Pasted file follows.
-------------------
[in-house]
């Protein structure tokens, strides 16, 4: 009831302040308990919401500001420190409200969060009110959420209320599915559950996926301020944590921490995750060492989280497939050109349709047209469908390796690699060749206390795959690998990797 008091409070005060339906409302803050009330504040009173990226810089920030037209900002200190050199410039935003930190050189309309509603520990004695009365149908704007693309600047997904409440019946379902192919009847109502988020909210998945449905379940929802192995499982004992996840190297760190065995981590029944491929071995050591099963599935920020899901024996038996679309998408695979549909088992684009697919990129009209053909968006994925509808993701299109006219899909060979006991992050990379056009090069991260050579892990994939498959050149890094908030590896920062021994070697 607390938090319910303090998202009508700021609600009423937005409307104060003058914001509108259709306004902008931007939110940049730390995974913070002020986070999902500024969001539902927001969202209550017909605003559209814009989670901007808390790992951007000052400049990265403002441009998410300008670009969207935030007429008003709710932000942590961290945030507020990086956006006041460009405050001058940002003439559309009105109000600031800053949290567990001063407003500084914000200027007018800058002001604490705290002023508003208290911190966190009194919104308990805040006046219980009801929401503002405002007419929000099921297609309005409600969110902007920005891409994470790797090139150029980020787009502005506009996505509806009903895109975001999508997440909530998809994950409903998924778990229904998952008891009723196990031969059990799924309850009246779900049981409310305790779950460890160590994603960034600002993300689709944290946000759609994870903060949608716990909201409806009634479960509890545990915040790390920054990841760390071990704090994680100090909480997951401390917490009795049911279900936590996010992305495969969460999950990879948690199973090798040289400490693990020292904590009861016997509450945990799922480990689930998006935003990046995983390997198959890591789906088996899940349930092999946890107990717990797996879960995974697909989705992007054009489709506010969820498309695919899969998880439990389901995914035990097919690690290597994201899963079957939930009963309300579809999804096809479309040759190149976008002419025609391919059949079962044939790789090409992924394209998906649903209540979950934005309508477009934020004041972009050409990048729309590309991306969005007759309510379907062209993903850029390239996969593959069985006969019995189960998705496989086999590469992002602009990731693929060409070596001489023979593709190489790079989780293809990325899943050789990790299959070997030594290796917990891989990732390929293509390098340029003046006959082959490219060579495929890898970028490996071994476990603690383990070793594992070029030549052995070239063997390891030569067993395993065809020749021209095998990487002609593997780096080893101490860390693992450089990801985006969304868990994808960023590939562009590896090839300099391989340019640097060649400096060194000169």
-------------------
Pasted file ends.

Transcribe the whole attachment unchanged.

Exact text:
[in-house]
């Protein structure tokens, strides 16, 4: 009831302040308990919401500001420190409200969060009110959420209320599915559950996926301020944590921490995750060492989280497939050109349709047209469908390796690699060749206390795959690998990797 008091409070005060339906409302803050009330504040009173990226810089920030037209900002200190050199410039935003930190050189309309509603520990004695009365149908704007693309600047997904409440019946379902192919009847109502988020909210998945449905379940929802192995499982004992996840190297760190065995981590029944491929071995050591099963599935920020899901024996038996679309998408695979549909088992684009697919990129009209053909968006994925509808993701299109006219899909060979006991992050990379056009090069991260050579892990994939498959050149890094908030590896920062021994070697 607390938090319910303090998202009508700021609600009423937005409307104060003058914001509108259709306004902008931007939110940049730390995974913070002020986070999902500024969001539902927001969202209550017909605003559209814009989670901007808390790992951007000052400049990265403002441009998410300008670009969207935030007429008003709710932000942590961290945030507020990086956006006041460009405050001058940002003439559309009105109000600031800053949290567990001063407003500084914000200027007018800058002001604490705290002023508003208290911190966190009194919104308990805040006046219980009801929401503002405002007419929000099921297609309005409600969110902007920005891409994470790797090139150029980020787009502005506009996505509806009903895109975001999508997440909530998809994950409903998924778990229904998952008891009723196990031969059990799924309850009246779900049981409310305790779950460890160590994603960034600002993300689709944290946000759609994870903060949608716990909201409806009634479960509890545990915040790390920054990841760390071990704090994680100090909480997951401390917490009795049911279900936590996010992305495969969460999950990879948690199973090798040289400490693990020292904590009861016997509450945990799922480990689930998006935003990046995983390997198959890591789906088996899940349930092999946890107990717990797996879960995974697909989705992007054009489709506010969820498309695919899969998880439990389901995914035990097919690690290597994201899963079957939930009963309300579809999804096809479309040759190149976008002419025609391919059949079962044939790789090409992924394209998906649903209540979950934005309508477009934020004041972009050409990048729309590309991306969005007759309510379907062209993903850029390239996969593959069985006969019995189960998705496989086999590469992002602009990731693929060409070596001489023979593709190489790079989780293809990325899943050789990790299959070997030594290796917990891989990732390929293509390098340029003046006959082959490219060579495929890898970028490996071994476990603690383990070793594992070029030549052995070239063997390891030569067993395993065809020749021209095998990487002609593997780096080893101490860390693992450089990801985006969304868990994808960023590939562009590896090839300099391989340019640097060649400096060194000169």